_____. The Practice of the Wild: Essays by Gary Snyder. San Francisco: North Point Press, 1990.

_____. The Real Work: Interviews and Talks, 1964–1979. New York: New Directions, 1980.

_____. Riprap and Cold Mountain Poems. San Francisco, Calif.: Four Seasons Foundation, 1976.


_____. Turtle Island. New York: New Directions Books, 1974.

_____. “A Village Council of All Beings: Ecology, Place, and Awakening of Compassion.” Turning Wheel, Spring 1994: 12-15.

_____. “Walking the Great Ridge Omine on the Diamond-Womb Trail.” In The Sacred Mountains of Asia, edited ny John Einarsen, 71-77. Boston: Shambhala Press, 1995.

Sōtōshū Shūmuchō, ed. International Symposium: The Future of the Earth and Zen Buddhism. Tokyo: Sōtōshū Shūmuchō, 1991.

Spellmeyer, Kurt.  Buddha at the Apocalypse: Awakening from a Culture of Destruction. Boston: Wisdom Publications, 2010.

Sponberg, Alan.  “The Buddhist Conception of an Ecological Self.” Western Buddhist Review 2.  http://www.westernbuddhistreview.com/vol2/ecological_self.html

_____. “Green Buddhism and the Hierarchy of Compassion.” Western Buddhist Review 1 (December 1994): 131-55.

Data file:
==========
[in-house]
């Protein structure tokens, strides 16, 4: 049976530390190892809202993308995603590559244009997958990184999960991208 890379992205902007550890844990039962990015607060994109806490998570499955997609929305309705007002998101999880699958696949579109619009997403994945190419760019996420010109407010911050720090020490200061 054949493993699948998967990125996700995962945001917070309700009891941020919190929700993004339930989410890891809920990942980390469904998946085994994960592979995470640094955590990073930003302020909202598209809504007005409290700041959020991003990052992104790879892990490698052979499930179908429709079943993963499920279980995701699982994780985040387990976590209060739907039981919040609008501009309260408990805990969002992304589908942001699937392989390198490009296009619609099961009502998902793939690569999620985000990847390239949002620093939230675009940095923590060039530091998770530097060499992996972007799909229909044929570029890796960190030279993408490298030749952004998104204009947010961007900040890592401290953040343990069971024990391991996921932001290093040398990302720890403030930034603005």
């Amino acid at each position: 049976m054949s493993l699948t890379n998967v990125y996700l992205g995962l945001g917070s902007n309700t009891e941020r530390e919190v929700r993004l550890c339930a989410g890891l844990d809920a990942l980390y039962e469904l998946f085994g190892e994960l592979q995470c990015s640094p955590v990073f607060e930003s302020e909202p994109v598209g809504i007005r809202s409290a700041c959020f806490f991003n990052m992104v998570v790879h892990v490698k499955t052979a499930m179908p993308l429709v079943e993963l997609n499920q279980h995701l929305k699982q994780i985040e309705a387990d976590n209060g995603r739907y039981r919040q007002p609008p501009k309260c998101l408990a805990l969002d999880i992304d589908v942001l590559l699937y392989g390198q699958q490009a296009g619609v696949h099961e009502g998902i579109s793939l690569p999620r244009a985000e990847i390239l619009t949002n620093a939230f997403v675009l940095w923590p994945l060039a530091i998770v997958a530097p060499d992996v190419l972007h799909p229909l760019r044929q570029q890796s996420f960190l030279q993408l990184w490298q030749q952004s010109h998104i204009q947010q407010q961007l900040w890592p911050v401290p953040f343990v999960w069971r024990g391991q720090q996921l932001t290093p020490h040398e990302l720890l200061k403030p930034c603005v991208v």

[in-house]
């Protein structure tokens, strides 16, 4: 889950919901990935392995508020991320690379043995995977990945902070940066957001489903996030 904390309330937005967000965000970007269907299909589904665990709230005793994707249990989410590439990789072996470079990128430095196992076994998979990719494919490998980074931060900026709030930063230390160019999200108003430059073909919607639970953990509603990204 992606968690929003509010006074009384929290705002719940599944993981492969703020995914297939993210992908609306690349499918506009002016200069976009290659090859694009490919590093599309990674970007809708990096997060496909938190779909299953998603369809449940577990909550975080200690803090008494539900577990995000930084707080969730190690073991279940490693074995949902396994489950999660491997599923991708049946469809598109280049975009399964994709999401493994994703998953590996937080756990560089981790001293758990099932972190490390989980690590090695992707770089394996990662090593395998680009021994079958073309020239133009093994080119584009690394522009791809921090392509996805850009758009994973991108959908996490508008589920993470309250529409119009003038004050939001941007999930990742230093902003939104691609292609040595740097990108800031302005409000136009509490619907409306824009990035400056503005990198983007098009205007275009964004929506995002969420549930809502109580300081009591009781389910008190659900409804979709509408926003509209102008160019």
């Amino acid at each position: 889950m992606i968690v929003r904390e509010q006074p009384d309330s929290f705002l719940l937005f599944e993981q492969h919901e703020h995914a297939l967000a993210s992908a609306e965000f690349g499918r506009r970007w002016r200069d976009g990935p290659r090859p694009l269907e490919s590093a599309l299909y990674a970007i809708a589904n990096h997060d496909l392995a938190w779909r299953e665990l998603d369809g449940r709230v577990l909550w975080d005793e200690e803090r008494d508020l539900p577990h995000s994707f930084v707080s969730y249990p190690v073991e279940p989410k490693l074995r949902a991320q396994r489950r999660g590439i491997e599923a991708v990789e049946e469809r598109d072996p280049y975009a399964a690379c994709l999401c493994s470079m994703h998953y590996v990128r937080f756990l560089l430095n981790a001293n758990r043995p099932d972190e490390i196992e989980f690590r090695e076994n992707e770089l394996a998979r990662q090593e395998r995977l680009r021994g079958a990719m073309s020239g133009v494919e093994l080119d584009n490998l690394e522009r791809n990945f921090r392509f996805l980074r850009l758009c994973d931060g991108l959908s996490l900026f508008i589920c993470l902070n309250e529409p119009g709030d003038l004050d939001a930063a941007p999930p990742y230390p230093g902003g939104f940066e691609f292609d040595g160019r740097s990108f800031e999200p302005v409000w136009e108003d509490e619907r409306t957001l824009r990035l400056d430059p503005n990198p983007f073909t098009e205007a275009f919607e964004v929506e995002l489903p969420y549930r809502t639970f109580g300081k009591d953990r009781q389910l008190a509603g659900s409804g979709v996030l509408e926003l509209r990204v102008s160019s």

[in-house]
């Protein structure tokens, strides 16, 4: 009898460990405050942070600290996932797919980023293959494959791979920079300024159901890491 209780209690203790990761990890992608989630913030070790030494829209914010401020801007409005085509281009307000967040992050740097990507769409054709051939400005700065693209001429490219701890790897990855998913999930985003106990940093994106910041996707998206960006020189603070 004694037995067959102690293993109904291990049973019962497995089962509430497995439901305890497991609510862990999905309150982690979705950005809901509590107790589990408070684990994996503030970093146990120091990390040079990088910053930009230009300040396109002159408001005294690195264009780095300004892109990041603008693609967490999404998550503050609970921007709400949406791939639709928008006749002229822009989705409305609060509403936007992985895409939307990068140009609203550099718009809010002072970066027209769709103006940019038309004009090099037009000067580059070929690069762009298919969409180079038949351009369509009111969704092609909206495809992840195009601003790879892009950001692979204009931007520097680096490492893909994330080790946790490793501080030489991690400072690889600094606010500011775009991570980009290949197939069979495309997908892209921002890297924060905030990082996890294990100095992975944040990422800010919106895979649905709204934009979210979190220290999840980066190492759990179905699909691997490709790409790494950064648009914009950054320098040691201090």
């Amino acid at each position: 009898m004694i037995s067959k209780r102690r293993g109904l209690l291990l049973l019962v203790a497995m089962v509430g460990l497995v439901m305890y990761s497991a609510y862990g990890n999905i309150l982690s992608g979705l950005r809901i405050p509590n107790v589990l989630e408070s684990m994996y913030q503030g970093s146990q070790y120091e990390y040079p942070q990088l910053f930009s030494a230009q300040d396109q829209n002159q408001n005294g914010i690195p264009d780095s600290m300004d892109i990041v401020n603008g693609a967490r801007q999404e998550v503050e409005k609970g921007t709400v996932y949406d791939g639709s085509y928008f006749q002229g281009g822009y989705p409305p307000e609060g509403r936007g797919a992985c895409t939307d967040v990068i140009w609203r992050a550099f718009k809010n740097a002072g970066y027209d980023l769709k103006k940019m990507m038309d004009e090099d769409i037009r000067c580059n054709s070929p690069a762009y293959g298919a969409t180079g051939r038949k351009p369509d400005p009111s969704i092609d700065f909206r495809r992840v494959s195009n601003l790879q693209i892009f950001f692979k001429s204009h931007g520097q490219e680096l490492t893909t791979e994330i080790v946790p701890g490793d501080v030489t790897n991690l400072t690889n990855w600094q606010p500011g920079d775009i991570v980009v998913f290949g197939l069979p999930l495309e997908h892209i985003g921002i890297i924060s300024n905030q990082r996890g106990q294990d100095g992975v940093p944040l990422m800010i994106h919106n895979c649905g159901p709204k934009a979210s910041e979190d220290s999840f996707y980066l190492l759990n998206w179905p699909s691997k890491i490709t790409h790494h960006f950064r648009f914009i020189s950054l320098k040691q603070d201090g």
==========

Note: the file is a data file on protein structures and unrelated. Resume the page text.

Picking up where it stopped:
________. “Review of Dharma Gaia: A Harvest of Essays in Buddhism and Ecology.” Environmental Ethics 14, no. 3 (Fall 1992): 279-82.

Sponsel, Leslie E. “Cultural Ecology and Environmental Education.” Journal of Environmental Education 19, no. 1 (1987): 31– 42.

_____. Spiritual Ecology: A Quiet Revolution. Santa Barbara, CA: Praeger, 2012.

Sponsel, Leslie E., and Poranee Natadecha-Sponsel. "Buddhism, Ecology and Forests in Thailand." In Changing Tropical Forests: Historical Perspectives on Today's Challenges in Asia, Australasia and Oceania, edited by John Dargavel, Kay Dixon, and Noel Semple, 305-25.  Canberra: Australian National University, 1988.

_____. “Buddhist Views of Nature and the Environment.” In Nature Across Cultures: Views of Nature and the Environment in Non-Western Cultures, edited by Helaine Selin, 351-71. Boston: Kluwer Academic Press, 2003.